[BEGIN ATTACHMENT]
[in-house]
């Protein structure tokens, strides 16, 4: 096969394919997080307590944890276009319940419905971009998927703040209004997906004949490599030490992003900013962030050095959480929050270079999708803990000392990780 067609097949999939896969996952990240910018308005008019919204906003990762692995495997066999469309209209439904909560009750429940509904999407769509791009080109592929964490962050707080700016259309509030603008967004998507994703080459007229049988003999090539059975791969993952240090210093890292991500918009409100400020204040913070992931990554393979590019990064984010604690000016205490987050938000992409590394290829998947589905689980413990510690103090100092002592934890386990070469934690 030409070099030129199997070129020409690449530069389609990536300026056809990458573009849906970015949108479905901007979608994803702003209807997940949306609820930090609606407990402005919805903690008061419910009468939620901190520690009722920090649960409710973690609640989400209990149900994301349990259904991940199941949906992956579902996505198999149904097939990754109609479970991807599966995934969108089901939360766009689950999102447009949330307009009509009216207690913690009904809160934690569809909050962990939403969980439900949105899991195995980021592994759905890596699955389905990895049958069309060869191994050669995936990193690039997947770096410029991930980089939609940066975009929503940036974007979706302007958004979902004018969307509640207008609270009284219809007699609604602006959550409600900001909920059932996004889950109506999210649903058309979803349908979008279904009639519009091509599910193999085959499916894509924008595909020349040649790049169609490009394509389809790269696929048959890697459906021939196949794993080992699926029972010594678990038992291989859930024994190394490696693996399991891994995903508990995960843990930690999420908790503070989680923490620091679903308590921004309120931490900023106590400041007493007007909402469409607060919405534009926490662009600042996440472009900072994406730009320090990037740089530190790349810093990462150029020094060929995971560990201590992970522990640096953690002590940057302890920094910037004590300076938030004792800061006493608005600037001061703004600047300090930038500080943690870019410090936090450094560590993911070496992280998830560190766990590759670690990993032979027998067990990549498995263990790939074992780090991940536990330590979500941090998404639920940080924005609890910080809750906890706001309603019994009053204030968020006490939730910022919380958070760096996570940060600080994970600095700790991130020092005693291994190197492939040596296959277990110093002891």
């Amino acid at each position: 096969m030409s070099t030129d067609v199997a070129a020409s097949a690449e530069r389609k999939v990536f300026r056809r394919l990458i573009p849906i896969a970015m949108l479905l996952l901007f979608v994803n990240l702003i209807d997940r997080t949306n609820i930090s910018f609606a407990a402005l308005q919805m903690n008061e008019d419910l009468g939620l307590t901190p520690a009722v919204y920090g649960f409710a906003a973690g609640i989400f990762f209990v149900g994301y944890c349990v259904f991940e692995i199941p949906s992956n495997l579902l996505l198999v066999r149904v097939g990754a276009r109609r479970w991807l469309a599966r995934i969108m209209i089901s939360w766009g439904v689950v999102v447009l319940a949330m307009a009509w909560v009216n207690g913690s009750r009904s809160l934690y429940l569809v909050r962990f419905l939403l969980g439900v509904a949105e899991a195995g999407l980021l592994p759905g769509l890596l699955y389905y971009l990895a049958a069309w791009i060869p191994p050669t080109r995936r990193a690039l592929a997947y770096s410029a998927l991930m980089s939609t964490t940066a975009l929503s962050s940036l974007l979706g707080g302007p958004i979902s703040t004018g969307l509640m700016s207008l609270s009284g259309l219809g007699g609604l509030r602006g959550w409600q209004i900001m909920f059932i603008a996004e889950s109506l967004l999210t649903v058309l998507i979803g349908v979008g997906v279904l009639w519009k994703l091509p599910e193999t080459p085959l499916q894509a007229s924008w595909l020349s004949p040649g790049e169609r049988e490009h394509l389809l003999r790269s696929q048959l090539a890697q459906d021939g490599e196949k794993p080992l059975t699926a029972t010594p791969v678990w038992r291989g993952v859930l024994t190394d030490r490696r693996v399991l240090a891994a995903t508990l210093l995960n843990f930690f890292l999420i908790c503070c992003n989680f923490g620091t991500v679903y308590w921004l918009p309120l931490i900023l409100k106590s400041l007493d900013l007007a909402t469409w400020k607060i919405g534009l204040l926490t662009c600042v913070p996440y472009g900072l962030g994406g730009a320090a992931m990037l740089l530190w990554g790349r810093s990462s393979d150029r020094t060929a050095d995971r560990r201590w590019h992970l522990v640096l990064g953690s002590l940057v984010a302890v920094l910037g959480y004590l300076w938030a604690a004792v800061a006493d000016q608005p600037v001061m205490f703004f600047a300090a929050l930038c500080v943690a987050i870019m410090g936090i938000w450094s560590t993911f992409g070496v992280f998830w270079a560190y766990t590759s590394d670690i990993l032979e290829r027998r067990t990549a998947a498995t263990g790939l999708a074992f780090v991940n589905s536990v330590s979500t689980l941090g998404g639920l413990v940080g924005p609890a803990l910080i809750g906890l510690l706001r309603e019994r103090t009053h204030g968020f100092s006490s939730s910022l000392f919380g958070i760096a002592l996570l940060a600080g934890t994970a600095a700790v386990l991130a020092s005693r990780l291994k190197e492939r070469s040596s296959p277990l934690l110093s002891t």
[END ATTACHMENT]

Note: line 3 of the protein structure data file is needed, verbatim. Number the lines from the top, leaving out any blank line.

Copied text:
């Amino acid at each position: 096969m030409s070099t030129d067609v199997a070129a020409s097949a690449e530069r389609k999939v990536f300026r056809r394919l990458i573009p849906i896969a970015m949108l479905l996952l901007f979608v994803n990240l702003i209807d997940r997080t949306n609820i930090s910018f609606a407990a402005l308005q919805m903690n008061e008019d419910l009468g939620l307590t901190p520690a009722v919204y920090g649960f409710a906003a973690g609640i989400f990762f209990v149900g994301y944890c349990v259904f991940e692995i199941p949906s992956n495997l579902l996505l198999v066999r149904v097939g990754a276009r109609r479970w991807l469309a599966r995934i969108m209209i089901s939360w766009g439904v689950v999102v447009l319940a949330m307009a009509w909560v009216n207690g913690s009750r009904s809160l934690y429940l569809v909050r962990f419905l939403l969980g439900v509904a949105e899991a195995g999407l980021l592994p759905g769509l890596l699955y389905y971009l990895a049958a069309w791009i060869p191994p050669t080109r995936r990193a690039l592929a997947y770096s410029a998927l991930m980089s939609t964490t940066a975009l929503s962050s940036l974007l979706g707080g302007p958004i979902s703040t004018g969307l509640m700016s207008l609270s009284g259309l219809g007699g609604l509030r602006g959550w409600q209004i900001m909920f059932i603008a996004e889950s109506l967004l999210t649903v058309l998507i979803g349908v979008g997906v279904l009639w519009k994703l091509p599910e193999t080459p085959l499916q894509a007229s924008w595909l020349s004949p040649g790049e169609r049988e490009h394509l389809l003999r790269s696929q048959l090539a890697q459906d021939g490599e196949k794993p080992l059975t699926a029972t010594p791969v678990w038992r291989g993952v859930l024994t190394d030490r490696r693996v399991l240090a891994a995903t508990l210093l995960n843990f930690f890292l999420i908790c503070c992003n989680f923490g620091t991500v679903y308590w921004l918009p309120l931490i900023l409100k106590s400041l007493d900013l007007a909402t469409w400020k607060i919405g534009l204040l926490t662009c600042v913070p996440y472009g900072l962030g994406g730009a320090a992931m990037l740089l530190w990554g790349r810093s990462s393979d150029r020094t060929a050095d995971r560990r201590w590019h992970l522990v640096l990064g953690s002590l940057v984010a302890v920094l910037g959480y004590l300076w938030a604690a004792v800061a006493d000016q608005p600037v001061m205490f703004f600047a300090a929050l930038c500080v943690a987050i870019m410090g936090i938000w450094s560590t993911f992409g070496v992280f998830w270079a560190y766990t590759s590394d670690i990993l032979e290829r027998r067990t990549a998947a498995t263990g790939l999708a074992f780090v991940n589905s536990v330590s979500t689980l941090g998404g639920l413990v940080g924005p609890a803990l910080i809750g906890l510690l706001r309603e019994r103090t009053h204030g968020f100092s006490s939730s910022l000392f919380g958070i760096a002592l996570l940060a600080g934890t994970a600095a700790v386990l991130a020092s005693r990780l291994k190197e492939r070469s040596s296959p277990l934690l110093s002891t």